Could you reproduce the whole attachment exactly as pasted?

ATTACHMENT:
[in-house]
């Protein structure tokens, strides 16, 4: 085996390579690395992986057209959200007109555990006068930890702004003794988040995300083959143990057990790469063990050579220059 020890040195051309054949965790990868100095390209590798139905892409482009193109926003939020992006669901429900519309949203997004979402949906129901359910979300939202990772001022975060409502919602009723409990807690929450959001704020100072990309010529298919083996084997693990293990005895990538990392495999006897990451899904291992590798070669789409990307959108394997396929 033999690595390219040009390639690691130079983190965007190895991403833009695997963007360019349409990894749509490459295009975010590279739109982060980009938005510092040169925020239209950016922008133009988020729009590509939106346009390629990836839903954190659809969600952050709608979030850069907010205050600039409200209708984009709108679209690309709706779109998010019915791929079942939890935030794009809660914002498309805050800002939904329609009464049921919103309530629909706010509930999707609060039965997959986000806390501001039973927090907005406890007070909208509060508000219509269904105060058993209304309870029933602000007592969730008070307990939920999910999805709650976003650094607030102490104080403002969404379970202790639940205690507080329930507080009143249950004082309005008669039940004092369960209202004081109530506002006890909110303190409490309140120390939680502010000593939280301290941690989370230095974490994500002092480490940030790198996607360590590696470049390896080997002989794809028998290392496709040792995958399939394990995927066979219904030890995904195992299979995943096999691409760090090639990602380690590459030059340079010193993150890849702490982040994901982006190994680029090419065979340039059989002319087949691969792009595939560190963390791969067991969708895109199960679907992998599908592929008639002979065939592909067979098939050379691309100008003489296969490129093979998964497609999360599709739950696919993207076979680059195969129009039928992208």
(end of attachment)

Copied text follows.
[in-house]
């Protein structure tokens, strides 16, 4: 085996390579690395992986057209959200007109555990006068930890702004003794988040995300083959143990057990790469063990050579220059 020890040195051309054949965790990868100095390209590798139905892409482009193109926003939020992006669901429900519309949203997004979402949906129901359910979300939202990772001022975060409502919602009723409990807690929450959001704020100072990309010529298919083996084997693990293990005895990538990392495999006897990451899904291992590798070669789409990307959108394997396929 033999690595390219040009390639690691130079983190965007190895991403833009695997963007360019349409990894749509490459295009975010590279739109982060980009938005510092040169925020239209950016922008133009988020729009590509939106346009390629990836839903954190659809969600952050709608979030850069907010205050600039409200209708984009709108679209690309709706779109998010019915791929079942939890935030794009809660914002498309805050800002939904329609009464049921919103309530629909706010509930999707609060039965997959986000806390501001039973927090907005406890007070909208509060508000219509269904105060058993209304309870029933602000007592969730008070307990939920999910999805709650976003650094607030102490104080403002969404379970202790639940205690507080329930507080009143249950004082309005008669039940004092369960209202004081109530506002006890909110303190409490309140120390939680502010000593939280301290941690989370230095974490994500002092480490940030790198996607360590590696470049390896080997002989794809028998290392496709040792995958399939394990995927066979219904030890995904195992299979995943096999691409760090090639990602380690590459030059340079010193993150890849702490982040994901982006190994680029090419065979340039059989002319087949691969792009595939560190963390791969067991969708895109199960679907992998599908592929008639002979065939592909067979098939050379691309100008003489296969490129093979998964497609999360599709739950696919993207076979680059195969129009039928992208």